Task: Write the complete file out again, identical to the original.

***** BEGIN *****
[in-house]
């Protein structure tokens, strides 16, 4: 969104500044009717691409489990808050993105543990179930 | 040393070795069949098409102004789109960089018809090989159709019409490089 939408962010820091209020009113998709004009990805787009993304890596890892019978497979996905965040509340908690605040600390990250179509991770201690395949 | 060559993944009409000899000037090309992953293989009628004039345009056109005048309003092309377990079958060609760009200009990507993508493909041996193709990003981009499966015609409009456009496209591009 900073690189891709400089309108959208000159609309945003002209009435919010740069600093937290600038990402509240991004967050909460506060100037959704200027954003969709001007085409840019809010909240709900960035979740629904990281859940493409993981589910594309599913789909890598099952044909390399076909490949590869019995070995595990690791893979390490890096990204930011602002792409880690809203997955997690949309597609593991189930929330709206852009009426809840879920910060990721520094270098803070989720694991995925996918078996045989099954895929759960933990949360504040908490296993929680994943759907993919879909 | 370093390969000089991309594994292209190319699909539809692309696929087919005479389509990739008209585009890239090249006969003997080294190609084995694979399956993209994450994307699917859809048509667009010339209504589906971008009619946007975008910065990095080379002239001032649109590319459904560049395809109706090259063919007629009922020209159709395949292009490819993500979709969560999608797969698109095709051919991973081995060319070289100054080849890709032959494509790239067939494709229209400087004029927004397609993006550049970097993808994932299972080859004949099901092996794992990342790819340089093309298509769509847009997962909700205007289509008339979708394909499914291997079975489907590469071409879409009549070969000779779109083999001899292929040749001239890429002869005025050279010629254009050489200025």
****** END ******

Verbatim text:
[in-house]
């Protein structure tokens, strides 16, 4: 969104500044009717691409489990808050993105543990179930 | 040393070795069949098409102004789109960089018809090989159709019409490089 939408962010820091209020009113998709004009990805787009993304890596890892019978497979996905965040509340908690605040600390990250179509991770201690395949 | 060559993944009409000899000037090309992953293989009628004039345009056109005048309003092309377990079958060609760009200009990507993508493909041996193709990003981009499966015609409009456009496209591009 900073690189891709400089309108959208000159609309945003002209009435919010740069600093937290600038990402509240991004967050909460506060100037959704200027954003969709001007085409840019809010909240709900960035979740629904990281859940493409993981589910594309599913789909890598099952044909390399076909490949590869019995070995595990690791893979390490890096990204930011602002792409880690809203997955997690949309597609593991189930929330709206852009009426809840879920910060990721520094270098803070989720694991995925996918078996045989099954895929759960933990949360504040908490296993929680994943759907993919879909 | 370093390969000089991309594994292209190319699909539809692309696929087919005479389509990739008209585009890239090249006969003997080294190609084995694979399956993209994450994307699917859809048509667009010339209504589906971008009619946007975008910065990095080379002239001032649109590319459904560049395809109706090259063919007629009922020209159709395949292009490819993500979709969560999608797969698109095709051919991973081995060319070289100054080849890709032959494509790239067939494709229209400087004029927004397609993006550049970097993808994932299972080859004949099901092996794992990342790819340089093309298509769509847009997962909700205007289509008339979708394909499914291997079975489907590469071409879409009549070969000779779109083999001899292929040749001239890429002869005025050279010629254009050489200025």